As businesses, restaurants, schools and other establishments move toward reopening, or continue to pivot due to changing circumstances due to the pandemic, they each play a role in mitigating fears and building confidence that their overall operations are safe, and that they are prepared. Striking the right tone in your messaging is as important as presenting consistent, factual and concise information.
Our stakeholders — employees, customers, students, partners and vendors — are all part of our audience. And business owners and leaders are the primary communicators.
According to multiple studies, the average consumer is presented with up to 10,000 ads per day. Those of us of a certain age can remember the 1970s, when the average was more like 700 per day. (Yes, you read that right.) At a minimum, consumers now face approximately 6,000 ads every day. We might hear those ads on the radio, see them by the hundreds on website sidebars, or by the dozens on billboards that we only half-notice as we pass them on our morning commute. And that’s often before the day has even started.
Unless you’re disconnected from the digital communication — or just very lucky — the scenario I just described probably sounds familiar to you. And it all starts to look and feel like information overload.
In different situations, people occupy both sides of the consumer/communicator divide. For business owners and leaders of organizations, it’s easy to have amnesia about how it feels to be on the other side of that divide.
The solution? Think like an employee, customer or parent, and give them the information they need to know. Our audiences might be overloaded with other messages, but they do care about what we have to say.
Organizations across the country are not adequately communicating their reopening plans to audiences. Maybe they’re afraid to share too much, believing the details will be lost or ignored. Or they succumb to “telepathic thinking” and assume that people already know what’s happening, or that their reopening plans are self-explanatory.
Such lack of communication can be a dangerous trap. Here are four ways to avoid falling into it:
- Overcommunicate your reopening plan. Wear yourself out with your own messaging. Your audience will know that your heart is in the right place; they won’t dislike you for consistently sharing the information they need.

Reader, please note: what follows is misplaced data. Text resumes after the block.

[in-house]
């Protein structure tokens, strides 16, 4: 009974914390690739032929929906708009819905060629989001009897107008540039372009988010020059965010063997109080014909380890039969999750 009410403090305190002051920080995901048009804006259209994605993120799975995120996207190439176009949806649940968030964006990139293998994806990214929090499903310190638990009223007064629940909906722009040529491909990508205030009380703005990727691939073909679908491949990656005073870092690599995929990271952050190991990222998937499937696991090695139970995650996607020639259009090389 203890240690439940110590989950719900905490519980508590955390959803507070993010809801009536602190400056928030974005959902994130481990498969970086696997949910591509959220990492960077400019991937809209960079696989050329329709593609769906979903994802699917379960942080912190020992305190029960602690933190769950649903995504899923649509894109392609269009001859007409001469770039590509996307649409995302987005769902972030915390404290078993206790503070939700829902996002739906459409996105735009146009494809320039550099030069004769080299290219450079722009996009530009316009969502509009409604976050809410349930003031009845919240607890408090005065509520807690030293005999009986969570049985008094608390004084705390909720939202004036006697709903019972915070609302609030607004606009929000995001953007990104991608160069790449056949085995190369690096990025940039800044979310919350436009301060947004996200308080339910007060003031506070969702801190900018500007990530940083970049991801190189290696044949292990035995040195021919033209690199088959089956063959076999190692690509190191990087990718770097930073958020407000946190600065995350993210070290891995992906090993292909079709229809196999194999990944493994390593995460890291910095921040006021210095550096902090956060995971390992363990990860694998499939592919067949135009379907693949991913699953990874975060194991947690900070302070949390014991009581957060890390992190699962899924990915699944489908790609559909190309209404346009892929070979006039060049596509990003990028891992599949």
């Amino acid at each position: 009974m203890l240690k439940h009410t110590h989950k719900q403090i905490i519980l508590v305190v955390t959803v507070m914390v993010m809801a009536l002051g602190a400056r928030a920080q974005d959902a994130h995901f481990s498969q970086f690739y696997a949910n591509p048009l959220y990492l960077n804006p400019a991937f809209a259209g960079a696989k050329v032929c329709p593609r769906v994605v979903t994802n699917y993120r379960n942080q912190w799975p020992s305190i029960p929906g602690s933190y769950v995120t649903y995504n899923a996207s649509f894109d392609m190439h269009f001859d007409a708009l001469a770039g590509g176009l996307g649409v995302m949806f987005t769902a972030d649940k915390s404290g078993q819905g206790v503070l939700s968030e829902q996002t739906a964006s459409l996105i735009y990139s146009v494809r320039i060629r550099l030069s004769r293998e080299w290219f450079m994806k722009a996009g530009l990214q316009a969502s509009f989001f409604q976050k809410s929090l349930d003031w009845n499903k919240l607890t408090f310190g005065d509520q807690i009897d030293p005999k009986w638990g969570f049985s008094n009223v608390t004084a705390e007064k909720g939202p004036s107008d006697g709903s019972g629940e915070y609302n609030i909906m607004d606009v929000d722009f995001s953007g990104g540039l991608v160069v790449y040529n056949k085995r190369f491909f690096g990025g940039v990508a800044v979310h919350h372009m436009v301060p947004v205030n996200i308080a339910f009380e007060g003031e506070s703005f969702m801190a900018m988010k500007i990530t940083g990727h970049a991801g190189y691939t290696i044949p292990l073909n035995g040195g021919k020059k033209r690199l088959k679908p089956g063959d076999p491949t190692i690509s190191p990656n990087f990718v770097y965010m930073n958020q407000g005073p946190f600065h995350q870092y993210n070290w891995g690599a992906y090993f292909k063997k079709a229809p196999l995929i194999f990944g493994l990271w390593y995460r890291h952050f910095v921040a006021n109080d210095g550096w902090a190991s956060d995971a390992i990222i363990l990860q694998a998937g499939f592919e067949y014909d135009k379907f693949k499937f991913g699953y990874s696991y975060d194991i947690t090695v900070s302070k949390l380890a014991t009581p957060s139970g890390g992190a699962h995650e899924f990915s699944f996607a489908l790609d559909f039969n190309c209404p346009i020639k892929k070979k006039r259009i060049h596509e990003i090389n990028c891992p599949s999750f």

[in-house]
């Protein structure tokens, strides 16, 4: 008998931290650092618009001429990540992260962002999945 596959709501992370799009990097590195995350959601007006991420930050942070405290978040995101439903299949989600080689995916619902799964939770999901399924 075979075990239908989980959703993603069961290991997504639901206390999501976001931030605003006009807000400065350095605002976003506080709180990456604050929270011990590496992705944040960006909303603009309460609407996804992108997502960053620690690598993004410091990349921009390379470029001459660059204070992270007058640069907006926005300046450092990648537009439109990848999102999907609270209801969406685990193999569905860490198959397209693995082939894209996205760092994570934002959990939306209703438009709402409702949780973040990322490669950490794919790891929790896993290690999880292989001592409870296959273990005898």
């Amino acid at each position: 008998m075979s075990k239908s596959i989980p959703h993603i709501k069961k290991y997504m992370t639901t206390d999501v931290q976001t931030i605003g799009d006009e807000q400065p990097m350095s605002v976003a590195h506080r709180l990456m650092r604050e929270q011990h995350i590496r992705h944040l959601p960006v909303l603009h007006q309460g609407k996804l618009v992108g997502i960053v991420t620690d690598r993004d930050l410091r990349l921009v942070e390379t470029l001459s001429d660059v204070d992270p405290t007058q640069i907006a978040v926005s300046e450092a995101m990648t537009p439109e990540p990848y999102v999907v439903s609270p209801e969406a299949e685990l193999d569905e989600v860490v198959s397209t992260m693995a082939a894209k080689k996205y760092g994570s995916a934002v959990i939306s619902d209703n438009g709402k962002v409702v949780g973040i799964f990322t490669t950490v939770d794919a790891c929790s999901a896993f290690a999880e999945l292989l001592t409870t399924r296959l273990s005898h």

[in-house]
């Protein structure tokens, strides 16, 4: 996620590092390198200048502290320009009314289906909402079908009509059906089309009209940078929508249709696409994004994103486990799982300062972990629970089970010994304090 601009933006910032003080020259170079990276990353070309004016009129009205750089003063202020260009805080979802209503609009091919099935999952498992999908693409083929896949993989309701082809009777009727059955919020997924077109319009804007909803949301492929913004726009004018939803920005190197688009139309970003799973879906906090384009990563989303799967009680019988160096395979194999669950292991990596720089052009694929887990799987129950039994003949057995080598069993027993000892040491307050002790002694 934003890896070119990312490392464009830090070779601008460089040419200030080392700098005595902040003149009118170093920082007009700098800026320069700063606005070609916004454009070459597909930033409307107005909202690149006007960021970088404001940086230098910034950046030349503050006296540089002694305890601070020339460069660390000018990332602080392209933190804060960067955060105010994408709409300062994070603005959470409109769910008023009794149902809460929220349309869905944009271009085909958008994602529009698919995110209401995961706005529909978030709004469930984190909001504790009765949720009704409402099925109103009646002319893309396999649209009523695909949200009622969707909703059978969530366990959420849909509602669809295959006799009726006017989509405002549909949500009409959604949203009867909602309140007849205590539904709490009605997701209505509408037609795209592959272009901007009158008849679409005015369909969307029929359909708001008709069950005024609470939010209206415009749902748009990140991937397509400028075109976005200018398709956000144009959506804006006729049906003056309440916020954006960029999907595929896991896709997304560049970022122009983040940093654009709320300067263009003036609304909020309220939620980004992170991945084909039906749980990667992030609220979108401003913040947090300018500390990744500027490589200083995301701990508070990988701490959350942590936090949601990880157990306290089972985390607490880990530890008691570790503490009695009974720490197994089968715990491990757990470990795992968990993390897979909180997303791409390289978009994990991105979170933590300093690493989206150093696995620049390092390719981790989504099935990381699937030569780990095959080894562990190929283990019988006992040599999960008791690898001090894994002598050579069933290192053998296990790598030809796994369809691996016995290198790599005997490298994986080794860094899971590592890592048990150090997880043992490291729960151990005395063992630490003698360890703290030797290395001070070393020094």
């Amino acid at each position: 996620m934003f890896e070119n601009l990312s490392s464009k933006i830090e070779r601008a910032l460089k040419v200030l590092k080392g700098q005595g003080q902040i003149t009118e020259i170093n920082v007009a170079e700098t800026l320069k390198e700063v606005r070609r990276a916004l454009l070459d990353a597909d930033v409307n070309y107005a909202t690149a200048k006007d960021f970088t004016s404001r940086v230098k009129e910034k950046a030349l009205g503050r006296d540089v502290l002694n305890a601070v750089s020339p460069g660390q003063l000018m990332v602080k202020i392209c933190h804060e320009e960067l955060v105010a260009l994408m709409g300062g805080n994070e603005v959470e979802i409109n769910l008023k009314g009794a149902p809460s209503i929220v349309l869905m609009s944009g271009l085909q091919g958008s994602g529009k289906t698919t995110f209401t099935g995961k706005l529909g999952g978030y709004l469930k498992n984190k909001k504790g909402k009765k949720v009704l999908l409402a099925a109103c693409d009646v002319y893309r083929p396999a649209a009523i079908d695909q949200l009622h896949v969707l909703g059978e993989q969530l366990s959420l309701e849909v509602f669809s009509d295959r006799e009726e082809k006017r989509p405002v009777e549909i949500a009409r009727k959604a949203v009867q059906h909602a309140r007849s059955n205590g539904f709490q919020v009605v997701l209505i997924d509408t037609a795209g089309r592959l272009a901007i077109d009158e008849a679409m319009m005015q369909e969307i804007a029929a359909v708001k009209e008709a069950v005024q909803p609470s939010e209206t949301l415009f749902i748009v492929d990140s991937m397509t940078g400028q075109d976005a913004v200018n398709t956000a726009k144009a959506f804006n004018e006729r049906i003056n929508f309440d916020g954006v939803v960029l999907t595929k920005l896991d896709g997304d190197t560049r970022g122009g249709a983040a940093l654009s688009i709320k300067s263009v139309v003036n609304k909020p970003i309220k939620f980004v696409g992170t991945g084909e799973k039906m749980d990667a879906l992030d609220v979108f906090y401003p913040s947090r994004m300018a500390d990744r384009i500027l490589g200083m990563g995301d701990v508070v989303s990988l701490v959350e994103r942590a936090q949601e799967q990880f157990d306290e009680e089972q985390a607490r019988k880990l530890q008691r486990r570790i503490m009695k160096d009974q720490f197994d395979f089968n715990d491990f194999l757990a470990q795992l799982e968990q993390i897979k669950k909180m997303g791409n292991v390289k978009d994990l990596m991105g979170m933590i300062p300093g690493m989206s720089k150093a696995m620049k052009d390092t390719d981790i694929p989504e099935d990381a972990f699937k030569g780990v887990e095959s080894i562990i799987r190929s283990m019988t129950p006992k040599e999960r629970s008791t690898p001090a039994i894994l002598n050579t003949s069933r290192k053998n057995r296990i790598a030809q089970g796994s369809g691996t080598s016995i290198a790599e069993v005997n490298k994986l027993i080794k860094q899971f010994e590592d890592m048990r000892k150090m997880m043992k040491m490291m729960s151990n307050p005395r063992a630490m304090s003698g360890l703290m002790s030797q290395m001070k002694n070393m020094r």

- Provide concise, digestible information. People want information about reopening plans that gets straight to the point. For instance: “Here’s our plan to reopen (or return to school).” One rule of thumb for consistent, simple messages is to create three talking points of no more than 21 words each, which I call the “3-21 rule.” You can then offer more detailed documents to support those points.
- Stay open to feedback. Once you’ve proposed and shared your reopening plan, maintain an open channel of communication with your audience and be receptive to feedback from them that might expose blind spots in your plan.
- Name a delegate. Assign someone in your organization as point person for all communications about your reopening plan. Doing so puts a human face to your plan and helps make messages consistent.
Building trust with audiences about our reopening plans after the coronavirus shutdown also requires us to admit when we don’t have all the answers. When business leaders or communicators go silent because they don’t know an answer, it becomes a barrier to communication that adds to people’s stress. In the absence of information, it’s human nature to fill in the blanks with worst-case scenarios. “We don’t know, but we’re working on it,” is a simple and appropriate response.
When communicating your organization’s reopening plans, make sure that you are a familiar and reassuring source to your audience. Let them know that we’ve come this far and, with the right work, the transition to reopening businesses, schools and other establishments will be that much easier.
Brian Stephens is the CEO and co-founder of Caissa Public Strategy, which has a dynamic portfolio of successful complex communications projects — from building issues campaigns and product launches to diffusing controversial crises and managing and growing reputations. Stephens is a business strategist, best-selling author, attorney and public speaker.
Illustration credit: jirsak
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